Incidently what is the best car for a model engineer? I wish I had bought one of those van derived cars like Peugot Partner etc. Hoping they bring out a hybrid version of that style before my Fiesta wears out and the world goes impractically all electric.

Jon Lawes11/10/2021 20:45:56
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688 forum posts

I use a motorcycle lift, the type advertised as Motorcycle Hydraulic Scissor lift. It cost me about £110, (pre-brexit, things may have changed). I pump it up to the height of the workbench (which is effectively full extension), slide the transport box onto it, wheel the whole assembly out to the car, then lower it to my boot. I can then just lift it one side at a time into the boot. I chose a car with no lip on the boot for this reason, an XC40. At no point do I have to do any heavy lifting; I'm an amputee and carrying things can be quite difficult.

My transport case is marine ply with two lengths of railway track on it, when you lower the box over the top and clip it on, the buffers prevent it rolling back and forth. The main advantage of the transport case for me is not worrying if anything else in the boot is peeling off handrails and such.

Simon Collier11/10/2021 21:35:22
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432 forum posts
60 photos

I have never owned sedan cars, only station wagons. I see no disadvantage. When my old Camrey 1993 got rusty, I bought my brother’s Subaru Liberty wagon. However I discovered to my absolute horror that the rear seats don’t fold flat, as they always have done on wagons. Traditional wagons like Holdens and Falcons had longer chassis than the sedan equivalent and could fit heaps of stuff on a flat deck. None are made anymore, giving way to these so called SUVs which are no substitute at all.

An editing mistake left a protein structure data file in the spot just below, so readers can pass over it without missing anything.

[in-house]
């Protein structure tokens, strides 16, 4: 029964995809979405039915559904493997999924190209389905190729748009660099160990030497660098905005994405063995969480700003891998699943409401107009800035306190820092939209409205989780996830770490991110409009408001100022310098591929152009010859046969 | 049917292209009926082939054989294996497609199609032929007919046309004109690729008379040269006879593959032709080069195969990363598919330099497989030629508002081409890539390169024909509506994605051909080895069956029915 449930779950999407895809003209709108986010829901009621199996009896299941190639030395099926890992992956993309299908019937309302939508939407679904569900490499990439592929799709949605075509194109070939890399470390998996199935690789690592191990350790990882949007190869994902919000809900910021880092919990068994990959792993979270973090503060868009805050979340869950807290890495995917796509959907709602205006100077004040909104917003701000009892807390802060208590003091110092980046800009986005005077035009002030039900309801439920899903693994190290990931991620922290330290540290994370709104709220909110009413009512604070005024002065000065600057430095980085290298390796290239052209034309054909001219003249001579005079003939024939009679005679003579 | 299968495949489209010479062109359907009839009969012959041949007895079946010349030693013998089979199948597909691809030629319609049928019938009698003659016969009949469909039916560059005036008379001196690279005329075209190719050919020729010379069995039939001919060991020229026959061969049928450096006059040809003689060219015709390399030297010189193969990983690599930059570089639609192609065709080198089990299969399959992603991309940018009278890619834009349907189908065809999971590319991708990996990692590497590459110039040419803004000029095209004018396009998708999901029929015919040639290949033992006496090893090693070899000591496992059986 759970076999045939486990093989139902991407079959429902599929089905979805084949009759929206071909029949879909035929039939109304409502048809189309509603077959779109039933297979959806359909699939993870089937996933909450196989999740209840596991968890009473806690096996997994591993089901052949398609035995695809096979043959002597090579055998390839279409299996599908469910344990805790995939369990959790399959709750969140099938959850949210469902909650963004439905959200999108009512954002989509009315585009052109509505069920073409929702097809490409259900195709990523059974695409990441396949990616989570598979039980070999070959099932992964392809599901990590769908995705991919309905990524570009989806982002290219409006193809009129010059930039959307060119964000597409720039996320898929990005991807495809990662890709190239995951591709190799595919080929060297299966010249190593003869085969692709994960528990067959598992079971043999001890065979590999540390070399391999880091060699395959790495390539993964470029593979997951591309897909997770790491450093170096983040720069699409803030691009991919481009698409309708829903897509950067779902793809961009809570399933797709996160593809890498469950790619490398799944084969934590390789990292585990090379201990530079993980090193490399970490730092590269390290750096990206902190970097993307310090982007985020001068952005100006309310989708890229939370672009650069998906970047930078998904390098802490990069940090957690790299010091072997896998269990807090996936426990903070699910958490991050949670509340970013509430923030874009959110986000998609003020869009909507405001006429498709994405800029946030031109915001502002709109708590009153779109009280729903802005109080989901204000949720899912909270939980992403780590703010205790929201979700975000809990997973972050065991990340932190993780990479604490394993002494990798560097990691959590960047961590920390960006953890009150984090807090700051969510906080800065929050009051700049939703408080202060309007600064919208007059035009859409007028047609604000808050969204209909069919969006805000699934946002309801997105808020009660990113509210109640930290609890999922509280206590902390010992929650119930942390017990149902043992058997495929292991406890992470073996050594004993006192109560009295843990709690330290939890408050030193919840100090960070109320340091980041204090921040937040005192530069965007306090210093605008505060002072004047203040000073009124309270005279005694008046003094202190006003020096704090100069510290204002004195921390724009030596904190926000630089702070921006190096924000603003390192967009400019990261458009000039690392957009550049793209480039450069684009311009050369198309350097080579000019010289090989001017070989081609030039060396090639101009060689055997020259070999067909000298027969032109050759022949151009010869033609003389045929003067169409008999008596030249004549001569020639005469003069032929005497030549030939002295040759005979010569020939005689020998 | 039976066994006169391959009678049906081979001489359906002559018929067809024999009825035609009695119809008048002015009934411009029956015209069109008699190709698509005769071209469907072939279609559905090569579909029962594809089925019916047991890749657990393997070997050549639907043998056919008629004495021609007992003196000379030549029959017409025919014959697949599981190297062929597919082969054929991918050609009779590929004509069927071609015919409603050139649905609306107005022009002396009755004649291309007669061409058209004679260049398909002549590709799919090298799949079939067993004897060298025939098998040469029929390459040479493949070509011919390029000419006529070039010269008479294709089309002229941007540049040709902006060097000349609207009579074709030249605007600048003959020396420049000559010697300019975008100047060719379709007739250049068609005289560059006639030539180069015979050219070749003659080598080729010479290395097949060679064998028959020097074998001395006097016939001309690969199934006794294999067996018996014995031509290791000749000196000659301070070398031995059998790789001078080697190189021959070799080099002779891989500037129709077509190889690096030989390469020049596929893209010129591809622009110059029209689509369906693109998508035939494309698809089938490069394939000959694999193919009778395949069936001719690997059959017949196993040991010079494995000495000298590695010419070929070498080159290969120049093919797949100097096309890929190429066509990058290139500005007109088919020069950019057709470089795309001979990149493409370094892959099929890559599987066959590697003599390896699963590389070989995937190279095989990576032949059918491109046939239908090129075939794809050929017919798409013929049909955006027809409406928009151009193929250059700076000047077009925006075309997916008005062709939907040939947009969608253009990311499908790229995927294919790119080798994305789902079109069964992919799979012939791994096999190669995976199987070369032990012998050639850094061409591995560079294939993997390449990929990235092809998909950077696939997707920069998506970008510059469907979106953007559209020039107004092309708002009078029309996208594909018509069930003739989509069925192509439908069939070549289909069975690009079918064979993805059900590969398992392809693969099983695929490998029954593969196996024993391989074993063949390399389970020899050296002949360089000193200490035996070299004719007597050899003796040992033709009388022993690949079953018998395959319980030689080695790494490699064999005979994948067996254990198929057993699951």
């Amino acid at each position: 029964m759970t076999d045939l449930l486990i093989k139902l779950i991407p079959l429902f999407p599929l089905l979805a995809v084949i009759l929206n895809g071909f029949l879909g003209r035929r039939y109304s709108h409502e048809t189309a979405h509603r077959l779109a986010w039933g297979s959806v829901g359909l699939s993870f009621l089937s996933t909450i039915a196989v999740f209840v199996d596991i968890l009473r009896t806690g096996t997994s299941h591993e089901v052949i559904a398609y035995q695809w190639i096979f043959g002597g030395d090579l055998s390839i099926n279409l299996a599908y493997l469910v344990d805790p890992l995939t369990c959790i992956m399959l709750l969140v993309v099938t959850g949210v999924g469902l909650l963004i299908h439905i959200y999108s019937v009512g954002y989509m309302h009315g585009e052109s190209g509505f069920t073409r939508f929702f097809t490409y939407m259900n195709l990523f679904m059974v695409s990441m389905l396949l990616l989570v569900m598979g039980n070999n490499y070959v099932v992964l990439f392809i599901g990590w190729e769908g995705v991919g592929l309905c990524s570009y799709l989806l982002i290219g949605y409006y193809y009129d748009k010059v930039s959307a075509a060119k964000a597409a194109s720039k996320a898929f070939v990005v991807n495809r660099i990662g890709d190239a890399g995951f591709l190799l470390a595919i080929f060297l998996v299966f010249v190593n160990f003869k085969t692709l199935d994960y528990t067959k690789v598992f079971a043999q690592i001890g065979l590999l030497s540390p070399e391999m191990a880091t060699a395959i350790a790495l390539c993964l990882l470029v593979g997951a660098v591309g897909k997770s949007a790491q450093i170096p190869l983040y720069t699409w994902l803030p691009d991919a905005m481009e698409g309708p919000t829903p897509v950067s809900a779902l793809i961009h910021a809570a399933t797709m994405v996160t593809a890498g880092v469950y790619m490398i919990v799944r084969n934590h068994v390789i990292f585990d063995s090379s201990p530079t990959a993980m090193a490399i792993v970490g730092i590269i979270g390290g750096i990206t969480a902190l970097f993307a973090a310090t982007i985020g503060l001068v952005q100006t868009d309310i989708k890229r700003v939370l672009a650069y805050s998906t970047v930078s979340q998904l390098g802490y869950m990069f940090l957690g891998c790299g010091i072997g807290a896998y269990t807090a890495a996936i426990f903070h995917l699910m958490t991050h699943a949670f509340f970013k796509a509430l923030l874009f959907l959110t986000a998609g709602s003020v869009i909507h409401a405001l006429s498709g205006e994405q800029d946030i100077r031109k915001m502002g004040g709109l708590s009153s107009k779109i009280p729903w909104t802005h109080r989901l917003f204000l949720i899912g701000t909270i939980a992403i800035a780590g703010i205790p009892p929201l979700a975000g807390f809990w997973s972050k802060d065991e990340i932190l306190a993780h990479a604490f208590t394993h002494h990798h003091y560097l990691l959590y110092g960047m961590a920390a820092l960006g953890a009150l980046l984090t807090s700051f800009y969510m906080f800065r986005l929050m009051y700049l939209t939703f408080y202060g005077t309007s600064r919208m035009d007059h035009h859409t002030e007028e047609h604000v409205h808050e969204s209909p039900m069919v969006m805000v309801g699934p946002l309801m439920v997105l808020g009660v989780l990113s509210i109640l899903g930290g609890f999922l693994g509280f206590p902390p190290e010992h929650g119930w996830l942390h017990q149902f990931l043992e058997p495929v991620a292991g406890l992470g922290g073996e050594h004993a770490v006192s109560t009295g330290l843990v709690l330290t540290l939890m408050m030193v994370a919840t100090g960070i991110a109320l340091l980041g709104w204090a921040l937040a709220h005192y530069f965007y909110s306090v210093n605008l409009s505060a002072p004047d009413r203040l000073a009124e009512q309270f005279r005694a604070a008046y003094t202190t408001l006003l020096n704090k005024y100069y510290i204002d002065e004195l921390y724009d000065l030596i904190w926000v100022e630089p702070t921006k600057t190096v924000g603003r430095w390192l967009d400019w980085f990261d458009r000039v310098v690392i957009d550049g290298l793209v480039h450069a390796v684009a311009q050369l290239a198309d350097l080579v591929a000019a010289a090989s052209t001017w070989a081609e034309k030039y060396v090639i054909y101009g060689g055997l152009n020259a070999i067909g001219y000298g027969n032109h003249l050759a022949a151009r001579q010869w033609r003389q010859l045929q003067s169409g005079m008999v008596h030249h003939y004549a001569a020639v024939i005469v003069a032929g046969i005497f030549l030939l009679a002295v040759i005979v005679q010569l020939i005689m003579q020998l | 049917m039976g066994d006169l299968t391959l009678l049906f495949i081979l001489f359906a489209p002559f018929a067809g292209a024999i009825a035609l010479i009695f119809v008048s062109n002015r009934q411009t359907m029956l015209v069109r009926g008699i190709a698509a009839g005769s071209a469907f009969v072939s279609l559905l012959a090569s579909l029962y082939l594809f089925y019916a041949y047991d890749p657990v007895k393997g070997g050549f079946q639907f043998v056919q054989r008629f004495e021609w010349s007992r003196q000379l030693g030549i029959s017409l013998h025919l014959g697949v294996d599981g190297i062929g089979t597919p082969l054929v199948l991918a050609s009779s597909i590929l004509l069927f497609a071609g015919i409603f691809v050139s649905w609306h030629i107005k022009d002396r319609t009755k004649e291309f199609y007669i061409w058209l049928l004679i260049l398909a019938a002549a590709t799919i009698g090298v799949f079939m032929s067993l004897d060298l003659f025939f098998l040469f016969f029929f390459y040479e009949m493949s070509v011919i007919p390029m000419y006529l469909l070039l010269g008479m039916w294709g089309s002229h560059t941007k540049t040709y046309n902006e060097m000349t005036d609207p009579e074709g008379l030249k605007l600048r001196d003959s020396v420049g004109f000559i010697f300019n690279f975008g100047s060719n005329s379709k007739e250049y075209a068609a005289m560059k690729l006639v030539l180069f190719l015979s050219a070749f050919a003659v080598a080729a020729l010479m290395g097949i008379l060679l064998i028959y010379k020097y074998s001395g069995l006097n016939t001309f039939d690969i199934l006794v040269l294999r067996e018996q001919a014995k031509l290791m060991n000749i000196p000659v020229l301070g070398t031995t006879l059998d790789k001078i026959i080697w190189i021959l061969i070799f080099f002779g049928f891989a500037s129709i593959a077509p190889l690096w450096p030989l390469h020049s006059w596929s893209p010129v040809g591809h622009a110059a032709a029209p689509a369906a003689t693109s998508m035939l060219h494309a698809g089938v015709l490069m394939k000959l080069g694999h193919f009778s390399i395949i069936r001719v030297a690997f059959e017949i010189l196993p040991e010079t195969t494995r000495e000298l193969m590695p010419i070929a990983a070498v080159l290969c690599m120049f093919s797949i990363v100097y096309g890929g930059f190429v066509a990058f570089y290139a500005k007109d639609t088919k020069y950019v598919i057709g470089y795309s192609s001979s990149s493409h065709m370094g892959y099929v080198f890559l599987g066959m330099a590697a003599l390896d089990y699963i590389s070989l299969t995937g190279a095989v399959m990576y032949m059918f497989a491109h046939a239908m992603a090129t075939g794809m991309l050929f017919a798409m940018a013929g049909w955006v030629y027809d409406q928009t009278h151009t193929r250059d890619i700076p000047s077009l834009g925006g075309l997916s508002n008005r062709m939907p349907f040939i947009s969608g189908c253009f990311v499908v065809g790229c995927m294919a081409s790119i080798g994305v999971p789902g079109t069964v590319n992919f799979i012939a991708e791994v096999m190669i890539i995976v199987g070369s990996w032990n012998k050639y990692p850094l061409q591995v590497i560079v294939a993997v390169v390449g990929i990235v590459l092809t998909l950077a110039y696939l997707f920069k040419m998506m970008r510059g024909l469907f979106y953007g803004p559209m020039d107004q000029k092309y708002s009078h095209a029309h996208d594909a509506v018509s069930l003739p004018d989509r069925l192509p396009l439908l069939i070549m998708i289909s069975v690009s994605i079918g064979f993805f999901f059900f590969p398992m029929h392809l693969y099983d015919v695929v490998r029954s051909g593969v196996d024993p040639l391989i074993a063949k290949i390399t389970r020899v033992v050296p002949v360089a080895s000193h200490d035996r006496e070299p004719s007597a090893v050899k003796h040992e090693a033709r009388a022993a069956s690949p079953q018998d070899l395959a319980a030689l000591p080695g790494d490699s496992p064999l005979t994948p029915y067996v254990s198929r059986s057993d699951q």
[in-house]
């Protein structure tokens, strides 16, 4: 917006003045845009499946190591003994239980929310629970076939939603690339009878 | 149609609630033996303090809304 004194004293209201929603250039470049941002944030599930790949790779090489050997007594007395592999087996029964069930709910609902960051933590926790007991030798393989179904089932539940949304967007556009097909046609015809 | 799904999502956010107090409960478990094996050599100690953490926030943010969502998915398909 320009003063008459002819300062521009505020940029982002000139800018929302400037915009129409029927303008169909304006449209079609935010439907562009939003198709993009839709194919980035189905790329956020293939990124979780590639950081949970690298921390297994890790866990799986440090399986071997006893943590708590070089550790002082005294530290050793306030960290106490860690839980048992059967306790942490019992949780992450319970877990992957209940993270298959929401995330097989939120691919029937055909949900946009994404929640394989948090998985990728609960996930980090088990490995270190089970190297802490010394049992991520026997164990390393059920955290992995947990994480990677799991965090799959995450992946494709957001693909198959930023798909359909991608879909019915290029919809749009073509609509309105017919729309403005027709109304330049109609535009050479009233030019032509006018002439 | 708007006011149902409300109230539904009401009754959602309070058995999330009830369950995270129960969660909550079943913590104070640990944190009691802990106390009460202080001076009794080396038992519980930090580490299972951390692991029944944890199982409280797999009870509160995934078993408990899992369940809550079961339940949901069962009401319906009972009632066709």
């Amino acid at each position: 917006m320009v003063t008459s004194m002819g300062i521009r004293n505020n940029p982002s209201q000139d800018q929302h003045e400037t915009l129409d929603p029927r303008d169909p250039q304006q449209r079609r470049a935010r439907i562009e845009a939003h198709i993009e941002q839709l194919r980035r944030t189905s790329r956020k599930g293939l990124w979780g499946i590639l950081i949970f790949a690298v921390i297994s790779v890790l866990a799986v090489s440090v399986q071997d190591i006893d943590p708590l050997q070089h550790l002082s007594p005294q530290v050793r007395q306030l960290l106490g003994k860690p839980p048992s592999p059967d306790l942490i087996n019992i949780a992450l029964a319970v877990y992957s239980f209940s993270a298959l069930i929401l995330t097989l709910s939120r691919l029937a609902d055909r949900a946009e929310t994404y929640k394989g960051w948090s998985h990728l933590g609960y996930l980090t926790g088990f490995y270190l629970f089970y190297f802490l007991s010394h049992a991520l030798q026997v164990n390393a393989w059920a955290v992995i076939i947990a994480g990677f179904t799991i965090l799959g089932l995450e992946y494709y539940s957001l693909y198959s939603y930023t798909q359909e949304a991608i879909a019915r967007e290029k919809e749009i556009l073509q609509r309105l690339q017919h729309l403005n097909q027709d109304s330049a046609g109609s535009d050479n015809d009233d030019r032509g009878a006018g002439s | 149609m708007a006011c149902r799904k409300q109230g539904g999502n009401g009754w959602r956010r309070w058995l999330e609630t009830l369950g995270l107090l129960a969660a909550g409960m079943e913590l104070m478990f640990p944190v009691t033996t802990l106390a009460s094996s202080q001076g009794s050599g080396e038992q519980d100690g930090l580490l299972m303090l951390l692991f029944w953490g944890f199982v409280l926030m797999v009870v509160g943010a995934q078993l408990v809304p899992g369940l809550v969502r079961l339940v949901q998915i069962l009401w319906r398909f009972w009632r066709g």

I can get my Simplex in the Subaru alright, but not my Sprinkbok. I built a raised plywood deck for it but it is a poor solution. Club members have wagons, trailers, hatch backs, vans and SUVs. Not one lifts a loco out of a car boot.

Speedy Builder512/10/2021 06:38:41
2441 forum posts
192 photos

Following others, I have built a detachable frame which 1) allows the loco to be securely fixed to it and 2) also allows it to be suspended for running on air etc.

img_7579.jpg

 

And bought one (but its in the post at the moment ! ) of these trolleys for transport, shed to car / garden etc.

Thinking about a rail clamped to roof rack overhanging the back of the car so I could hoist loco and frame into the car ??

619r0ejlmnl._ac_sl1024_.jpg

Edited By Speedy Builder5 on 12/10/2021 06:40:39

Anthony Kendall12/10/2021 10:02:59
114 forum posts

The way I do it - it works for me.
Machine Mart, extended with plywood gives more area for working and easier access to car. Removable end-stop to prevent rolling off.

Use over-run rails to get up and under for quick jobs.

What would I do differently - buy a truck which went lower - going low is at least as important as going high!

Get on better without rails - easier to move loco around on the top.

Like I say, how I do it - not saying anyone else should - you get the drift. Pictures may work - if not, you'll have to imagine it!

No good!

Luker13/10/2021 12:31:12
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94 forum posts
93 photos

My transport system... Single sturdy transport frame interconnecting with everything else.